Taking the aspects of material development and product development together, the Eco-Leather project represents a commercial product that is both as exceptionally sustainable and eminently practical. According to Dr. Wool, the real spark for this project was the discovery of how to make the material breathable. Once that was done, it became possible for every distinct variety of Eco-Leather to be utilized for clothing or similar applications.
The material is created by compatible bio resins and substrate fibers. The property of the resulting Eco-Leather is controlled in part by the choice of fiber, but mostly by varying the mixture of oils that make up the resin. The oil can be tailored in order to derive the desired properties from the chosen material, giving the producer fairly complete control over the production of an unlimited variety of practical textiles.
As a result, different versions of Eco-Leather can range from very soft to very hard texture, which allows it not only to replace leather in every capacity, but also to reach into applications that leather would not have been applied to. For instance, Eco-Leather can make up an entire shoe, sole and all; it can be made into a raincoat or any would-be-leather outerwear; but it might also be utilized in the sustainable manufacture of sails or camping tents.
Equally unlike leather, recent trials on the substance have shown it to be paintable, thanks in part to acrylic groups on the bio resin. Thus there is also an aesthetic dimension to the greater value of Eco-Leather as compared with traditional leather. For the acutely fashion conscious, this might be a factor in choosing the particular materials involved in the Eco-Leather that they utilize. As a raw textile, viscose from bamboo has a visual and tactile appeal in addition to its tremendous environmental advantages. As a base for Eco-Leather, it may be just the same. “I love bamboo,” says Dr. Wool. “It has that beautiful shine.”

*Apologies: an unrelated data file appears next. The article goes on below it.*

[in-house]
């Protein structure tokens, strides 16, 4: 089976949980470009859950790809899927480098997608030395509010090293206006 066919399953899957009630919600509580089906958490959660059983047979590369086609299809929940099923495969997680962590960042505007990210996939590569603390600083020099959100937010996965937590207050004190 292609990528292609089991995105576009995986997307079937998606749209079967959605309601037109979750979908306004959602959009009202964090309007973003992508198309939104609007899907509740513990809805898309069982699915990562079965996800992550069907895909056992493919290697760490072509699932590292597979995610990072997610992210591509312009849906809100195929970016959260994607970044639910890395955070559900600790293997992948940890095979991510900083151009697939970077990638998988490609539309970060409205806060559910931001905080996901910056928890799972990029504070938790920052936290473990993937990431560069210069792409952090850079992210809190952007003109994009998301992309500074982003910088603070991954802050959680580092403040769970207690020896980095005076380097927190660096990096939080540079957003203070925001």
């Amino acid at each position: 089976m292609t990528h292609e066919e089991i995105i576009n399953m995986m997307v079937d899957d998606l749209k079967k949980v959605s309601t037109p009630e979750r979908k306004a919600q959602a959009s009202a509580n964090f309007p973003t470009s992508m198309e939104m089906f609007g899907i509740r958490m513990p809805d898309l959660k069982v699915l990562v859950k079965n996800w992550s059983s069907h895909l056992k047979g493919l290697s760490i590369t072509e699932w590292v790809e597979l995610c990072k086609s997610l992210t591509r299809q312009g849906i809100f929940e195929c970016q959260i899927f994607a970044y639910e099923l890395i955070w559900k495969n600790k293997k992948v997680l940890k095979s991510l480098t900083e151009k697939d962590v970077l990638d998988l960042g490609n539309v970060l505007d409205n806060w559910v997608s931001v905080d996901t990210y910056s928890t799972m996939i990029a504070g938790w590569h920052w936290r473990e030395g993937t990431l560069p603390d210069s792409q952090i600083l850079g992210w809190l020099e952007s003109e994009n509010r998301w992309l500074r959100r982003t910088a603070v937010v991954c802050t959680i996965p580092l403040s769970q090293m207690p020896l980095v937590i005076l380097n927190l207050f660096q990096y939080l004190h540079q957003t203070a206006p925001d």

Of course, the most compelling reasons to wear and promote bamboo are its capacities for contributing to sustainability and compensating for rising concentrations of greenhouse gases. And these factors fit beautifully with the potential of the Eco-Leather project. So long as the substrate textiles are natural and sustainably grown, their application to this new material is a boon to the environment, whatever their particular source. But in the case of bamboo in particular, the source material is especially low-maintenance and easily replenished, while providing exceptional carbon dioxide respiration. Add to this the fact that the sources of the oil resin have the same effect, sucking carbon out of the atmosphere, and the potential significance of Eco-Leather in the fight against global warming is made abundantly clear.
What’s more, the available sources of both fabric and resin speak to the likelihood of low-impact, localizable manufacturing infrastructure for this new, uniquely useful material. Dr. Cao points out that soybean oil, one resin source, is essentially a byproduct of other industries that utilize the soybean crop, and that the overall process of creating Eco-Leather is not very complicated. Consequently, the opportunity exists to create domestic jobs that eliminate the current need for economically and environmentally costly imports and replace them with a material that has a high degree of commercial viability.
Toward that end, the researchers are in the midst of starting up a business, Eco-Leather Corporation, which will produce, market, and distribute the latest commercial good that promises to help foster a society that effectively balances environmental consciousness and quality of life.
“We’ve been besieged by venture capitalists,” says Dr. Wool. That’s no surprise, considering what such a versatile and sustainable product has to offer both to the consumer market and the world at large. A source for the bio resins is already in place, and Eco-Leather Corporation is expecting term sheets by the end of the summer, according to Dr. Wool, who adds, “If we don’t have a whole new industry up and running by then, I will be very disappointed.”